By JORDI FAXON
To the rap and jazz community at large, Thundercat is a bass icon with idiosyncrasy pouring from his whole person. His newest album returns with his characteristically soulful, falsetto voice and expansive, overreaching bass lines.
It is in part an elegy for Mac Miller, a rapper and friend of his who died in 2018 from a drug overdose, as well as an elegy to the colors of wonder at life that fade as one grows older. At the same time, it’s also a celebration of ridiculousness and absurdity, reminding us that sometimes it’s important not to take things too seriously.
The first track, “Lost in Space / Great Scott / 22-26,” behaves like an ambient piece, with time floating vaguely and imprecisely, and with ambiguous lyrical content. “Innerstellar Love” retains some of the celestial character of the first track, but the entrance of drums defines a steady tempo and grounds it down to earth. The bass line appears more prominently, and saxophonist Kamasi Washington, fellow member of the West Coast Get Down, offers a plaintive, spiritual saxophone solo that makes the song grow into a headstrong, burnout jazz tune.
Thundercat invests in a hip-hop/R&B sound on “Black Qualls (feat. Steve Lacy, Steve Arrington & Childish Gambino),” the most stylistically distinct song from the rest of the album, with soulful clavinet grooves and background vocals. After that diversion, “Miguel’s Happy Dance,” named after instrumentalist and friend Miguel Atwood-Ferguson, returns with classic Thundercat stamping down directionless chords and singing with an almost taunting vocal attack.
Thundercat maintains the dreamy quality of the album on “Overseas (feat. Zack Fox),” singing about wanting to spend time with a significant other in places around the globe and get raunchy on the plane ride. “Dragonball Durag” is a spiritual companion to the piece from before; one can infer he’s addressing the same woman, asking her if he looks good in his durag, because he wants to get intimate. A celebration of unbounded self-confidence, this track also features some of the absurd lyrical content that makes a lot of Thundercat’s appeal: “I may be covered in cat hair, but I still smell good / Baby, let me know, how do I look in my durag?”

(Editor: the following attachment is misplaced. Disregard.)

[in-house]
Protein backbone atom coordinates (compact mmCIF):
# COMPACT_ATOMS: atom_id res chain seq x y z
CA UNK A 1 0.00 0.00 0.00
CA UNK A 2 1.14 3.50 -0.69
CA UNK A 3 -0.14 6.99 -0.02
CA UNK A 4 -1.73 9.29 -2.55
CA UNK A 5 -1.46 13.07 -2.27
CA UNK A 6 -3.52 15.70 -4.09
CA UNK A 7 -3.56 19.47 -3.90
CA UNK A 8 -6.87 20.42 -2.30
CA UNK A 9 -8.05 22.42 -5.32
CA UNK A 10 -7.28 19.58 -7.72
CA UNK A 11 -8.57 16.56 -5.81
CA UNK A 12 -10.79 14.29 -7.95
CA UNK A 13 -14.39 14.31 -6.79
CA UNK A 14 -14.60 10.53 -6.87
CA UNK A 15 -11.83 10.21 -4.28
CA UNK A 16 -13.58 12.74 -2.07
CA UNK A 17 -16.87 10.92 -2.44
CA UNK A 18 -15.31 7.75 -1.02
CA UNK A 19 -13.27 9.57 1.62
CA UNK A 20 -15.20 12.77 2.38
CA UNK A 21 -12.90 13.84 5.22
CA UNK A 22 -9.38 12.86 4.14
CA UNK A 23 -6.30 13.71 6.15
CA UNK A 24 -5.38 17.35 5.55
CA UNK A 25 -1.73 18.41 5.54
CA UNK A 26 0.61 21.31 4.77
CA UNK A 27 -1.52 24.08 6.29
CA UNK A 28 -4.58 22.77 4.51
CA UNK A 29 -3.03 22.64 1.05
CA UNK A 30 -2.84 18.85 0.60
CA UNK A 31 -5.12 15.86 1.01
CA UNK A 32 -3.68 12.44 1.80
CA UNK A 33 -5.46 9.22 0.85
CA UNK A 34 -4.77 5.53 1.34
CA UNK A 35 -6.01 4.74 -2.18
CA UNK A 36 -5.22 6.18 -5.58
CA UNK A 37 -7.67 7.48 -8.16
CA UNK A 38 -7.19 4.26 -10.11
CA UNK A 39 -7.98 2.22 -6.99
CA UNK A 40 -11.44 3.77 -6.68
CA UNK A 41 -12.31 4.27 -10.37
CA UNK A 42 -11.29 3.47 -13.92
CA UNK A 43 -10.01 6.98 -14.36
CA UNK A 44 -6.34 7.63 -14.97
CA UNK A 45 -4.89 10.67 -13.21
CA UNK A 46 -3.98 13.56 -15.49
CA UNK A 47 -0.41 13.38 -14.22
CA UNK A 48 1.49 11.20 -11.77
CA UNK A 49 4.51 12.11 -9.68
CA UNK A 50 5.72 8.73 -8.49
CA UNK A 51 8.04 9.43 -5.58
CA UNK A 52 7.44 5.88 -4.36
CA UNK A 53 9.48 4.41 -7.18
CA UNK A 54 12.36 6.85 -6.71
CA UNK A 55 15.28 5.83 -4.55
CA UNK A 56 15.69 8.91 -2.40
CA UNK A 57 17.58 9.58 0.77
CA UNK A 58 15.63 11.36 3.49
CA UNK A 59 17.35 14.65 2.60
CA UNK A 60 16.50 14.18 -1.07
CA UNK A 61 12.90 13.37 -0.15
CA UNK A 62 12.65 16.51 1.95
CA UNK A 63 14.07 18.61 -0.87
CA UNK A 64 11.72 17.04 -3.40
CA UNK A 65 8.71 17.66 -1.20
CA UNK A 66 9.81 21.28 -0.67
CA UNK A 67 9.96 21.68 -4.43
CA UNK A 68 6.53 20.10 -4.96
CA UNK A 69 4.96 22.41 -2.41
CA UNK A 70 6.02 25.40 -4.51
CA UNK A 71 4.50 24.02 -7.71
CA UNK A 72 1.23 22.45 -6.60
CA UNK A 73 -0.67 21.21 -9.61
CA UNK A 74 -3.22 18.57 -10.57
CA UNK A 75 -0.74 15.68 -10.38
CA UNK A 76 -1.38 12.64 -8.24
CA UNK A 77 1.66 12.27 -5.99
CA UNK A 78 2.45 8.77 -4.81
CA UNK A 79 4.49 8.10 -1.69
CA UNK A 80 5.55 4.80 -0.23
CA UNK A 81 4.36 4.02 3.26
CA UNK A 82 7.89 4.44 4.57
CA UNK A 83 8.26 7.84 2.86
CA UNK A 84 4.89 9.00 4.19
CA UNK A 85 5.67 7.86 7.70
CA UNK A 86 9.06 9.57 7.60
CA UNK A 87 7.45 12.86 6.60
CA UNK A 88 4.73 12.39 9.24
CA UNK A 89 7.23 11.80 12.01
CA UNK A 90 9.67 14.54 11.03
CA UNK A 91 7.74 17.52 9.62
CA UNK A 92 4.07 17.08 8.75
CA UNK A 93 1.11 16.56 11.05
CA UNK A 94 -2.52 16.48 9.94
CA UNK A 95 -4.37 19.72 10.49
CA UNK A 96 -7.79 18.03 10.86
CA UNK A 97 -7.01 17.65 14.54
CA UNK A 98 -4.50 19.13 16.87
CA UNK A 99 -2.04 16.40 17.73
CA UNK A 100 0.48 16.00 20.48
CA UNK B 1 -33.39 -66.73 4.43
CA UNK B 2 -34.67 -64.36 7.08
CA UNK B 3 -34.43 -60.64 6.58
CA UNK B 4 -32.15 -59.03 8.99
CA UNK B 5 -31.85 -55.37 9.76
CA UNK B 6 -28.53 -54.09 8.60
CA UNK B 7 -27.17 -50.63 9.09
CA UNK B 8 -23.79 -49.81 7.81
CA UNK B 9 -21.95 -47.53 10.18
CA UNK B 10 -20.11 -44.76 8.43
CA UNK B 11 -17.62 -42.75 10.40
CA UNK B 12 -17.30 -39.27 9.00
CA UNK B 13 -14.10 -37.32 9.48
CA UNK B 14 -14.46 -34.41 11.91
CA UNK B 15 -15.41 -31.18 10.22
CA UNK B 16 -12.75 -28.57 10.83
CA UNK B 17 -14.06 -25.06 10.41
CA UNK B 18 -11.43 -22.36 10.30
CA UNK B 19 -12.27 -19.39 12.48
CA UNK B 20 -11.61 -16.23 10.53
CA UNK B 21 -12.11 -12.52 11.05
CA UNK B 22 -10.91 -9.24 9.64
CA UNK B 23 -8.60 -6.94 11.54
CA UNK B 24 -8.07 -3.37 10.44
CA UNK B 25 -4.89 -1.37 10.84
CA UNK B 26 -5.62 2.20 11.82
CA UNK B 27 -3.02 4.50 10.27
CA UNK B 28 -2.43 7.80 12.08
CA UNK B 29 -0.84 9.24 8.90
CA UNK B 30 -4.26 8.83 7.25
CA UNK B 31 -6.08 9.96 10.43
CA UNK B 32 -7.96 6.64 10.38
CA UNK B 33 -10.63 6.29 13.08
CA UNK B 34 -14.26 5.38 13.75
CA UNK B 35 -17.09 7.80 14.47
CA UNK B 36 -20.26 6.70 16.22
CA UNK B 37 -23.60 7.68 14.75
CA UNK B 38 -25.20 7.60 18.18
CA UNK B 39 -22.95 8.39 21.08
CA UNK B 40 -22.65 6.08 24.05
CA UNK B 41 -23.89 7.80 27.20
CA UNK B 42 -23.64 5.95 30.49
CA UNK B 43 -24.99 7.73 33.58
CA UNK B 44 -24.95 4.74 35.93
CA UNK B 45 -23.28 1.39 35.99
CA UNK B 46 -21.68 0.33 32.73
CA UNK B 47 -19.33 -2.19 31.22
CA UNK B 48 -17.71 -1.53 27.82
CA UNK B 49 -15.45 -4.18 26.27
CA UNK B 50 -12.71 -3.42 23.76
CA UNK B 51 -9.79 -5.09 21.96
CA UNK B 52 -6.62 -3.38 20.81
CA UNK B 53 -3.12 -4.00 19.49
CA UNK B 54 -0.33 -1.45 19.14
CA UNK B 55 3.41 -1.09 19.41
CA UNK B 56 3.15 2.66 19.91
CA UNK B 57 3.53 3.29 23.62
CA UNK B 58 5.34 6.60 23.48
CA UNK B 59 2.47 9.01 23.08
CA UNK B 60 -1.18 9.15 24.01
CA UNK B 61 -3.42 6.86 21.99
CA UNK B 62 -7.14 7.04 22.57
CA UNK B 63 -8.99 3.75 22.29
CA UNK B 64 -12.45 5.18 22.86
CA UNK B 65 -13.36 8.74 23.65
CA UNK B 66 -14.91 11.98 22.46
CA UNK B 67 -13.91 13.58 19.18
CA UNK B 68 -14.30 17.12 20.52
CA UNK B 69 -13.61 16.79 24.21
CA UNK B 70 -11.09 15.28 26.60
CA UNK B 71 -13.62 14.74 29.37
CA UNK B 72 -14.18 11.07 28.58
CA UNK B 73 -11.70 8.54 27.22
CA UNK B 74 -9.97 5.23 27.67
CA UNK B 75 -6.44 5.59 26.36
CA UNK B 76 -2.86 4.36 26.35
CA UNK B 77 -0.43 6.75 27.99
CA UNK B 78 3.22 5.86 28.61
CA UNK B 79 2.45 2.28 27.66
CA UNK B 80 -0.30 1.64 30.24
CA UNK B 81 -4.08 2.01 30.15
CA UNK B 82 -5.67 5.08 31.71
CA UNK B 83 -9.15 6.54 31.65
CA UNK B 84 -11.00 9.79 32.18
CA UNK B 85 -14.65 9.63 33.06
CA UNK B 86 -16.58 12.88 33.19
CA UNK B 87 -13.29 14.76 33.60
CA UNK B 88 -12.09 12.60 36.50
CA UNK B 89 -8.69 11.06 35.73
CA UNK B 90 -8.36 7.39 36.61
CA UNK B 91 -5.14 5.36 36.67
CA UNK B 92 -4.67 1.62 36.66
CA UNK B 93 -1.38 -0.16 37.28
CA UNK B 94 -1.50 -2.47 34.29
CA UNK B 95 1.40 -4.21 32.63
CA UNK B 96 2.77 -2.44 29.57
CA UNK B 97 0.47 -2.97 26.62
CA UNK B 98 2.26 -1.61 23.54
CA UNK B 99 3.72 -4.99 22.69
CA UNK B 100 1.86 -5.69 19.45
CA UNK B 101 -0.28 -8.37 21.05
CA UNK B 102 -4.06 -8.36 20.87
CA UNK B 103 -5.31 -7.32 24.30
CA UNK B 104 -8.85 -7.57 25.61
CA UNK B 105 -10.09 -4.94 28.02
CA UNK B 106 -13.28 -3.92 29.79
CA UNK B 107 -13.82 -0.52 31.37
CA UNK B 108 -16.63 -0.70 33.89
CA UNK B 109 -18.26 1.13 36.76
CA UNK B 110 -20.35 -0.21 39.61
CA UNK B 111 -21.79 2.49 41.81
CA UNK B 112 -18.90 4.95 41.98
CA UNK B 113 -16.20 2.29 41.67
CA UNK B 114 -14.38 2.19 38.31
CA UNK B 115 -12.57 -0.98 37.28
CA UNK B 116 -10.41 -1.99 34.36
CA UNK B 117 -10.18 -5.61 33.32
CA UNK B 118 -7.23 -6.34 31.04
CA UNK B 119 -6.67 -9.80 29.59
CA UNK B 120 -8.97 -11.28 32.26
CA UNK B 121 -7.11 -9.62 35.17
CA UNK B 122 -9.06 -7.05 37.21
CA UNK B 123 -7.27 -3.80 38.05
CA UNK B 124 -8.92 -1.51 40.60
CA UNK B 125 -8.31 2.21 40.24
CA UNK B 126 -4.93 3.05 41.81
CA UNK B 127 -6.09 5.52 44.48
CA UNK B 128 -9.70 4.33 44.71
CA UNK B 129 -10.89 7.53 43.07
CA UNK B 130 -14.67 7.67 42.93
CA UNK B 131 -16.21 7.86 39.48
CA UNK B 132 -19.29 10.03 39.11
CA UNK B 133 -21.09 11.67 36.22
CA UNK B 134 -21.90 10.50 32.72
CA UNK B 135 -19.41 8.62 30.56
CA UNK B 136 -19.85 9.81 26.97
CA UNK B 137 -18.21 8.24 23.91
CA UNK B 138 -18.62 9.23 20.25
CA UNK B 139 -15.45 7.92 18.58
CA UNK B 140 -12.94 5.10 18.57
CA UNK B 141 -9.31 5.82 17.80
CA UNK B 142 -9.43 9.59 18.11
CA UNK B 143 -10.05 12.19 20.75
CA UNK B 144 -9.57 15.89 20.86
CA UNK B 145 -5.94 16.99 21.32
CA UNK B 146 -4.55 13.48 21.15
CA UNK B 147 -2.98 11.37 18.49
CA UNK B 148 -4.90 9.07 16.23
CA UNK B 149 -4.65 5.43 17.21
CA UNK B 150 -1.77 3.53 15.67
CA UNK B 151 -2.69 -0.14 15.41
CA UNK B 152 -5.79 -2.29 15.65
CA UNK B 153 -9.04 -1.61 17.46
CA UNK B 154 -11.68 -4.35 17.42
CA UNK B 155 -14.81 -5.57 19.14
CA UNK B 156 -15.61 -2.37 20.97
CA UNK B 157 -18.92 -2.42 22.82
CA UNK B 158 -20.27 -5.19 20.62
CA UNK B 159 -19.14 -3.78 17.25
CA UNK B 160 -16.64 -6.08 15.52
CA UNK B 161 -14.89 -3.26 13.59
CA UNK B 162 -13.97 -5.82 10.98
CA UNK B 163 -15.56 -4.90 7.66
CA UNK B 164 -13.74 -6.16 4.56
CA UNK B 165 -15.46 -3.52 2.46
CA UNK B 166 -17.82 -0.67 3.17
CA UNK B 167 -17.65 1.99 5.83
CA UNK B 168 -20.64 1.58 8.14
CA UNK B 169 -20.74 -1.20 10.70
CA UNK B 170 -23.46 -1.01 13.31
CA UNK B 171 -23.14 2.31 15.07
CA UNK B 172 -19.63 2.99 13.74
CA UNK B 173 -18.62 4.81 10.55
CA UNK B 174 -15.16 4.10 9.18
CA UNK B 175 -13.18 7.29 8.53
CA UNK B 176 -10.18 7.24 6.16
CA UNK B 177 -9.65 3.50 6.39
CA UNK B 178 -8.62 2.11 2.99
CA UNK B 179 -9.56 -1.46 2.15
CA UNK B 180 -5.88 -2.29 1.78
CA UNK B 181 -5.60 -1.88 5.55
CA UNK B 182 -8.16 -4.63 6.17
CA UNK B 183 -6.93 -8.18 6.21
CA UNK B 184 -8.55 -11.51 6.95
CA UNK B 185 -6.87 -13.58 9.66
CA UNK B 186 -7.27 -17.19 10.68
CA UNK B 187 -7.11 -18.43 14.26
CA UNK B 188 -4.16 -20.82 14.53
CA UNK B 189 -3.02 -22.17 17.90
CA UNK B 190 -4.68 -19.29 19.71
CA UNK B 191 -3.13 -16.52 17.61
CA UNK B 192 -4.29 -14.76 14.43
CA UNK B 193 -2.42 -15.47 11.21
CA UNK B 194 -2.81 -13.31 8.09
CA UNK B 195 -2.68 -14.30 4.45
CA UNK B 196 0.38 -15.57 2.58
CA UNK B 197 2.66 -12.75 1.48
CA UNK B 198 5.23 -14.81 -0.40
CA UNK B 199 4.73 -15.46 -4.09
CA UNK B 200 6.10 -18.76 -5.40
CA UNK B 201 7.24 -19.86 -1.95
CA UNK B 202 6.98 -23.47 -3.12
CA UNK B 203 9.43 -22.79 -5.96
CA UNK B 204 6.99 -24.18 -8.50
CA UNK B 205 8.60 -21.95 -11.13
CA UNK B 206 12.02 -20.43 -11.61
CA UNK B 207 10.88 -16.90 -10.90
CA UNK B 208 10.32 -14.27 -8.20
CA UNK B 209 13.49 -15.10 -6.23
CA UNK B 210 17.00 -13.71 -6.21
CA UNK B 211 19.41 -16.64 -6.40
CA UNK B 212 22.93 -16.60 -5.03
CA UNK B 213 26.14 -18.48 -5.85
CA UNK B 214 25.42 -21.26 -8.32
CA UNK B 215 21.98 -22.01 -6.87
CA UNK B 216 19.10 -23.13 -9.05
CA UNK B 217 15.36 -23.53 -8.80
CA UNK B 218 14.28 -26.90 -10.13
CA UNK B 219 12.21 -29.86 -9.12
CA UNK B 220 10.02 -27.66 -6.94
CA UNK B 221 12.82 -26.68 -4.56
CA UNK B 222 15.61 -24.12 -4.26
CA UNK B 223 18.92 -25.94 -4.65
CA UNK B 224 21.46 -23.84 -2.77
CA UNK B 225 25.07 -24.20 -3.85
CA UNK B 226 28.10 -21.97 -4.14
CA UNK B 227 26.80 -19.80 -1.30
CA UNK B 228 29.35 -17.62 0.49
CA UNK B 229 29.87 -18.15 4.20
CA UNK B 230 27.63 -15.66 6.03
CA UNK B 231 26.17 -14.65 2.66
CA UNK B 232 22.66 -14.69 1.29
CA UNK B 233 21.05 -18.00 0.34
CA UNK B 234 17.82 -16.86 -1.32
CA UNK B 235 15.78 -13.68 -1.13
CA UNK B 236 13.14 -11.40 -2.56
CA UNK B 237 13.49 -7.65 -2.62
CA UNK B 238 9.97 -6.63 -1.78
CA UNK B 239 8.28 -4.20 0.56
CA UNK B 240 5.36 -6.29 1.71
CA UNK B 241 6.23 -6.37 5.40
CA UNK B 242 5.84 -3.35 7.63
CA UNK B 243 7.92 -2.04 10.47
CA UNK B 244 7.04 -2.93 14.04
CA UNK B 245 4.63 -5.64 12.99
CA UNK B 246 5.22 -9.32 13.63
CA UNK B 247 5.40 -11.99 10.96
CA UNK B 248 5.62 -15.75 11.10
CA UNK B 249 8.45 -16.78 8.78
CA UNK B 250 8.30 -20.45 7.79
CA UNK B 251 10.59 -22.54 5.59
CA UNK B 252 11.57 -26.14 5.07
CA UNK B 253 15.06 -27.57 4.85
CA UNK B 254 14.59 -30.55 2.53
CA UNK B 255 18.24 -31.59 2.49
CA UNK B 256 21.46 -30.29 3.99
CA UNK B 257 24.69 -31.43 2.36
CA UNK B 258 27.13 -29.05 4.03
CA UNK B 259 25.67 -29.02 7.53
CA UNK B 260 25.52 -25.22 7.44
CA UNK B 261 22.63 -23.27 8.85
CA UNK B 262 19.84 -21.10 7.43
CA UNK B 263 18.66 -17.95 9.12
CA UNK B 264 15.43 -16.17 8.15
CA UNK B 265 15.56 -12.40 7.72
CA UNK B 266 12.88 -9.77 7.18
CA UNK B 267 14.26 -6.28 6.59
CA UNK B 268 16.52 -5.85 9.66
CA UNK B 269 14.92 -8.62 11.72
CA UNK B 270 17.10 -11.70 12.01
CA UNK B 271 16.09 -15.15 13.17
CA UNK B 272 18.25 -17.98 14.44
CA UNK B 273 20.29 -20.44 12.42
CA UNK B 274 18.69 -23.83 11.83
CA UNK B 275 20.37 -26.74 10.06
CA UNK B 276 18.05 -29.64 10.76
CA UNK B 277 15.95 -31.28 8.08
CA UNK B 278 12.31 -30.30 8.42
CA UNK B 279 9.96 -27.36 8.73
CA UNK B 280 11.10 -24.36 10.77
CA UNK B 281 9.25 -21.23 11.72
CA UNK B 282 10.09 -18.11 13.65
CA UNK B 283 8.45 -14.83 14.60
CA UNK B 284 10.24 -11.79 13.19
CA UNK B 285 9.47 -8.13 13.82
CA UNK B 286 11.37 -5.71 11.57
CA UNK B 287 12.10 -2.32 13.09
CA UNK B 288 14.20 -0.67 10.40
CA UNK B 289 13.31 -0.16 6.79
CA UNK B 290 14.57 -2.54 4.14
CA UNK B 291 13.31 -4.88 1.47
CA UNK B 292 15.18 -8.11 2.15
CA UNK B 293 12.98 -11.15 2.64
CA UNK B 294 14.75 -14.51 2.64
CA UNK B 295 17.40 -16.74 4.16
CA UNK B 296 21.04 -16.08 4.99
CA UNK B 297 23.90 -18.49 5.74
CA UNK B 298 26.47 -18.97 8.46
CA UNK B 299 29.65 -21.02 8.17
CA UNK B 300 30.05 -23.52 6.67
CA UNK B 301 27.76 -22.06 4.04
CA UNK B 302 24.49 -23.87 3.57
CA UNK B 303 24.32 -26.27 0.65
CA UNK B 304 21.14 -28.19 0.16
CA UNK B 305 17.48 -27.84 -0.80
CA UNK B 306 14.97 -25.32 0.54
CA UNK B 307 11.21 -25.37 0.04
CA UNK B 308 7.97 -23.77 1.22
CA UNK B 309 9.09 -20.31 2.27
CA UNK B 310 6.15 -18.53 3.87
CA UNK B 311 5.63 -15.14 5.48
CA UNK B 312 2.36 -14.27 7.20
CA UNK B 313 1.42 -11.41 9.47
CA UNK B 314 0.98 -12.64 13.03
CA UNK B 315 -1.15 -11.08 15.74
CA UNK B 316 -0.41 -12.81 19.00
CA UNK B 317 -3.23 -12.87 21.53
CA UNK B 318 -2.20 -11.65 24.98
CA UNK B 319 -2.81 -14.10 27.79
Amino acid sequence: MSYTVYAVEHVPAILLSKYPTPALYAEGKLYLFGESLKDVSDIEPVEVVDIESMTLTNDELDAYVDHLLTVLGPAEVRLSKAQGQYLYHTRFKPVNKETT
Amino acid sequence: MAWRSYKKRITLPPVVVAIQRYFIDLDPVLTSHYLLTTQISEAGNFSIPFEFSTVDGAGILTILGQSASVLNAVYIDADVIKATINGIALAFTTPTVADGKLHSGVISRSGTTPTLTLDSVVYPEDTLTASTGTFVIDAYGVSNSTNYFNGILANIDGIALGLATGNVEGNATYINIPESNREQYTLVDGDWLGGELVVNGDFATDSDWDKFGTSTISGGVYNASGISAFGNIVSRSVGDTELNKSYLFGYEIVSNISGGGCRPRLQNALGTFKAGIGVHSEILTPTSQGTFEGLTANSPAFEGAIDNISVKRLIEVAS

The longest track, “It Is What It Is (feat. Pedro Martins)” is a melancholy ending to the album, where rubato chords punctuate Thundercat’s speech, a reluctant resignation of goals unfulfilled and hope lost for the future. The lyrics end halfway through the song with “So many things I wanted to say / This is the end,” and then after a pause, “Hey, Mac,” which he expresses in his liner notes as a chance to say goodbye one last time to his friend.
Thundercat mentions in an Apple Music Interview that the last couple of years have been an emotionally trying time for him, most notably from Miller’s death, but a lot of this despair has influenced the musical substance of the album for the better. “It Is What It Is” has more than enough to be excited about if you already love the eclectic, distracted energy of his anime-punk-jazz-fusion sound, but it also has an inkling of something new, a deeper discussion on the meaning of life and death, which makes it, too, a distinct and interesting record in its own right.